While keeping the Chinese out of the strategic plateau is India’s immediate concern, there is also concern about maintaining its influence in Bhutan, which is a buffer between China and India.

India has watched warily as Beijing has steadily increased its presence in its neighborhood in recent years as countries like Bangladesh, Nepal and Sri Lanka have also been increasingly drawn into the Chinese sphere of influence by the promise of massive investments in roads, ports and other infrastructure.

In India there are concerns that the same should not happen in Bhutan, its most steadfast ally. Saying the Chinese have been applying pressure on the Bhutanese border, analystManoj Joshi said. “If Bhutan were to go the way of say Nepal, where Indian influence is now questioned, it would make a difference, that buffer would vanish.”

India’s foreign secretary S. Jaishankar this week expressed confidence that India and China have the maturity to handle their latest dispute and it will be handled diplomatically. “I see no reason why, when having handled so many situations in the past, we would not be able to handle it,” he said.

But while in the past such border standoffs have been resolved quickly, this time around there are no signs the issue is getting resolved, nearly a month after it erupted.

China says Sino-British Joint Declaration on Hong Kong no longer has meaning

July 2, 2017

China says Sino-British Joint Declaration on Hong Kong no longer has meaning, China Daily Mail, July 1, 2017

Hong Kong

China said on Friday the joint declaration with Britain over Hong Kong, which laid the blueprint over how the city would be ruled after its return to China in 1997, was a historical document that no longer had any practical significance.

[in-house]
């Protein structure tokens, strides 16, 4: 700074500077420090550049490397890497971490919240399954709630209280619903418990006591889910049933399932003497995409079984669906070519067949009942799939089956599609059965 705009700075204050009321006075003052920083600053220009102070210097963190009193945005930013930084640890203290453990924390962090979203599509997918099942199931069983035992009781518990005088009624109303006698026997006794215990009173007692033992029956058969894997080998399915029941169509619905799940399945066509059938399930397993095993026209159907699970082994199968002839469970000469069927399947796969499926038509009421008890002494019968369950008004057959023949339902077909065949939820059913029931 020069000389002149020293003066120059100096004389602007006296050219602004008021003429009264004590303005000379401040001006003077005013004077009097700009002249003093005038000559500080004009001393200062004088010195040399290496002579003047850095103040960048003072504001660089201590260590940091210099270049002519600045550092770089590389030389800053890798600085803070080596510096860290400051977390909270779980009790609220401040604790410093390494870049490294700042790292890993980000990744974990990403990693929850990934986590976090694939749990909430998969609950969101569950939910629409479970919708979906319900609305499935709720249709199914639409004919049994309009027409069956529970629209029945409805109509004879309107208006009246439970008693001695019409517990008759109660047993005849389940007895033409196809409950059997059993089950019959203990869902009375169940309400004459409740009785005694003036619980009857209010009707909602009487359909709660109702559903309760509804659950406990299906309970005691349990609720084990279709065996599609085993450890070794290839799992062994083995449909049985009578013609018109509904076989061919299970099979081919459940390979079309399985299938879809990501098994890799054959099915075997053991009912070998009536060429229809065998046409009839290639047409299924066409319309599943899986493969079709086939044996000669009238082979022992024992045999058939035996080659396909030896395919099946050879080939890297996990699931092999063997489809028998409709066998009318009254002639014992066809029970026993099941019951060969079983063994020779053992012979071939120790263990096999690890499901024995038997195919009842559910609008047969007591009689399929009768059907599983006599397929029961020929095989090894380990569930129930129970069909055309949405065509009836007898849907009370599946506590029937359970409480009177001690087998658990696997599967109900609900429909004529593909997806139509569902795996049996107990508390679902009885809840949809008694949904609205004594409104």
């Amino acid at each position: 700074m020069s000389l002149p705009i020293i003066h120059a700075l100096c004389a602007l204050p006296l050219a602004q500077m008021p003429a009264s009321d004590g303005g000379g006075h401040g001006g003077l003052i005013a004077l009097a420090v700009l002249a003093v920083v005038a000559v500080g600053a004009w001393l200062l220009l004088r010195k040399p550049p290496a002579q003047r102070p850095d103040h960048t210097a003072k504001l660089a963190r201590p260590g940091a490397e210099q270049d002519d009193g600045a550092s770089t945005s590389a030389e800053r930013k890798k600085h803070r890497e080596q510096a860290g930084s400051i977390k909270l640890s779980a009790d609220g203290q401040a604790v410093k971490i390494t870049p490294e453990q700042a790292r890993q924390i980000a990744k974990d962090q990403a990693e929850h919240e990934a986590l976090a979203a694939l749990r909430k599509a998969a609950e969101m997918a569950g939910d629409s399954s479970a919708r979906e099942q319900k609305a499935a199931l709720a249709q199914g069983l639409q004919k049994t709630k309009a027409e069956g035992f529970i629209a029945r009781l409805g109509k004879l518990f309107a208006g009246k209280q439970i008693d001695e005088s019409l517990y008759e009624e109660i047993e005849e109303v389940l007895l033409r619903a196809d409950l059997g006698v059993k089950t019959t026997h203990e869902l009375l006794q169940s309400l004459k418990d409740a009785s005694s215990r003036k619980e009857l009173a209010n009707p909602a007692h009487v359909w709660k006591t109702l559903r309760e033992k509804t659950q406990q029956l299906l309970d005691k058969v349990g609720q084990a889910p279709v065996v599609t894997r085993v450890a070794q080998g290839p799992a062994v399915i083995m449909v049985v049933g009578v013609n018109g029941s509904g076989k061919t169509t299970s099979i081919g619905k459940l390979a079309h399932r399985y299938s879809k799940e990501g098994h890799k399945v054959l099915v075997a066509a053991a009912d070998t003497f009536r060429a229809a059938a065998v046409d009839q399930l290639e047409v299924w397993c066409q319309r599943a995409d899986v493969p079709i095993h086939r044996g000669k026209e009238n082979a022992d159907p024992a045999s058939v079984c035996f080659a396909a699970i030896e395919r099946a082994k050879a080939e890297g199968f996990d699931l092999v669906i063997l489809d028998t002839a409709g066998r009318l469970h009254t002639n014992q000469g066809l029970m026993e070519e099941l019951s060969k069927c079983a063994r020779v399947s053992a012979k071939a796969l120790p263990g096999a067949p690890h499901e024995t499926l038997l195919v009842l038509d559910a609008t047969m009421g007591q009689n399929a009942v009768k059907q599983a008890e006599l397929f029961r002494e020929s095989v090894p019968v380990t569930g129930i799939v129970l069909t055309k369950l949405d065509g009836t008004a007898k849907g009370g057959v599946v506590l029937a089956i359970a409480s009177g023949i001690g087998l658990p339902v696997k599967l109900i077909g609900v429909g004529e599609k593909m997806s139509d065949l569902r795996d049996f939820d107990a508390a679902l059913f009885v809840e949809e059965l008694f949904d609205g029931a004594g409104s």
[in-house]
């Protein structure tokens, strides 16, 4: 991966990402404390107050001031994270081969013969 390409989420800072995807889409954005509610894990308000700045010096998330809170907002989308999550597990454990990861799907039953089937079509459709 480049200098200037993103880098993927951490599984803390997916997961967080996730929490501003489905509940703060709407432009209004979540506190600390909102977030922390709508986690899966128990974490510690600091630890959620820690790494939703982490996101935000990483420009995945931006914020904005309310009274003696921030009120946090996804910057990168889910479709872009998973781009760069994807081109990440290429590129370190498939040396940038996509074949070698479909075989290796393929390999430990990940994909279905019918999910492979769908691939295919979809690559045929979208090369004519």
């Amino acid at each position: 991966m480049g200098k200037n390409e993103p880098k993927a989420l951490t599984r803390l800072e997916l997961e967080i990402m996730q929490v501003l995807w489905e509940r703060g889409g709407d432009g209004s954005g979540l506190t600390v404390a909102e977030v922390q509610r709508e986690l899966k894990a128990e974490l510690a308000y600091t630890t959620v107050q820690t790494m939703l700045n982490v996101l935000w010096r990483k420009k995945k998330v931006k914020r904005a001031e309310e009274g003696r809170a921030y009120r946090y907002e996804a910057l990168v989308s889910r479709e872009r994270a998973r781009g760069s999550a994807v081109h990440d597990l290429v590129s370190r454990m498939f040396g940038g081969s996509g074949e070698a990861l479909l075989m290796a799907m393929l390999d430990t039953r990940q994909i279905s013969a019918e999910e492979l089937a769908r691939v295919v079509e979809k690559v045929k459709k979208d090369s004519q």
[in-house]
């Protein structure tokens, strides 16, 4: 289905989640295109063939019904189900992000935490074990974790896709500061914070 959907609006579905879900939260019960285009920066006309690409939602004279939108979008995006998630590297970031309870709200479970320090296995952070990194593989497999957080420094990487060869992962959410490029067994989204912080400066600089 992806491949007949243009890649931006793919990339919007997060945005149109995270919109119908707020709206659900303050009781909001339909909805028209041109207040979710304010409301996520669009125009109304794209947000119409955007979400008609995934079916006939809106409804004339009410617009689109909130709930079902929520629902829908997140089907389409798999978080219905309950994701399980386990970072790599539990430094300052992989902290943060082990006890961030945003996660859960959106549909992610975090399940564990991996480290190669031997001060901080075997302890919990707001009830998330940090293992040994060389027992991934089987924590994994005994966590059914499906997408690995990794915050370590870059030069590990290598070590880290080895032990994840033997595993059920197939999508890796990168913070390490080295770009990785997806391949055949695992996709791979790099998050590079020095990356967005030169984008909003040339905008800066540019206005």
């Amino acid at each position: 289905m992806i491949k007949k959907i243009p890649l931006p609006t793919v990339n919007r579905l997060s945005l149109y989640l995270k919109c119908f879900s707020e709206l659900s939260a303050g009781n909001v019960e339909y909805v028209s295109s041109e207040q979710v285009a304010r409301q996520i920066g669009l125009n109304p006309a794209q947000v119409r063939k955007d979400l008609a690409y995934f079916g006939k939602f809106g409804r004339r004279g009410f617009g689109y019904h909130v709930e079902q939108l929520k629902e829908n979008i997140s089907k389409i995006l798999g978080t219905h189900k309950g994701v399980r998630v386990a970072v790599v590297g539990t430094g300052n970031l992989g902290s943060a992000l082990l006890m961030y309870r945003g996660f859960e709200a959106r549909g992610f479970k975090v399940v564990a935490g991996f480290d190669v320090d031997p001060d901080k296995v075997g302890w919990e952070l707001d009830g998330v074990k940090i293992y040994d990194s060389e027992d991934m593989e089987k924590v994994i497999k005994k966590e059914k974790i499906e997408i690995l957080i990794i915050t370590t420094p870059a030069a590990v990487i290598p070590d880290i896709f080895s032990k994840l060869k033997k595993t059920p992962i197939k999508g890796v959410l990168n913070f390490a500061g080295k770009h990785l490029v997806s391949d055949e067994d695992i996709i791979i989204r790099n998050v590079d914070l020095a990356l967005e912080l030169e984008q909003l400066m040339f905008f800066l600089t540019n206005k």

In response, Britain said the declaration remained in force and was a legally valid treaty to which it was committed to upholding.

The stark announcement from the Chinese Foreign Ministry, that is sure to raise questions over Beijing’s commitment to Hong Kong’s core freedoms, came the same day Chinese President Xi Jinping said in Hong Kong the “one country, two systems” formula was recognized “by the whole world”.

It was not immediately clear if Foreign Ministry spokesman Lu Kang was attacking just the idea of continued British involvement in Hong Kong, which marks the 20th anniversary of Chinese rule on Saturday, or the principles in the document.

The Sino-British Joint Declaration, signed in 1984 by then British Prime Minister Margaret Thatcher and Chinese Premier Zhao Ziyang, laid out how Britain would end its century-and-a-half long rule over Hong Kong. It also guarantees the city’s rights and freedoms under the “two systems” formula.

Under Hong Kong’s mini-constitution, the Basic Law, Hong Kong was guaranteed its freedoms for “at least 50 years” after 1997.

Lu told reporters during a regular briefing on Friday that the document no longer binds China.

“Now Hong Kong has returned to the motherland’s embrace for 20 years, the Sino-British Joint Declaration, as a historical document, no longer has any practical significance, and it is not at all binding for the central government’s management over Hong Kong. The UK has no sovereignty, no power to rule and no power to supervise Hong Kong after the handover,” Lu said.

Britain said it had a legal responsibility to ensure China abided by its obligations under the declaration.

“The Sino-British Joint Declaration remains as valid today as it did when it was signed over 30 years ago,” a British Foreign Officespokeswoman said.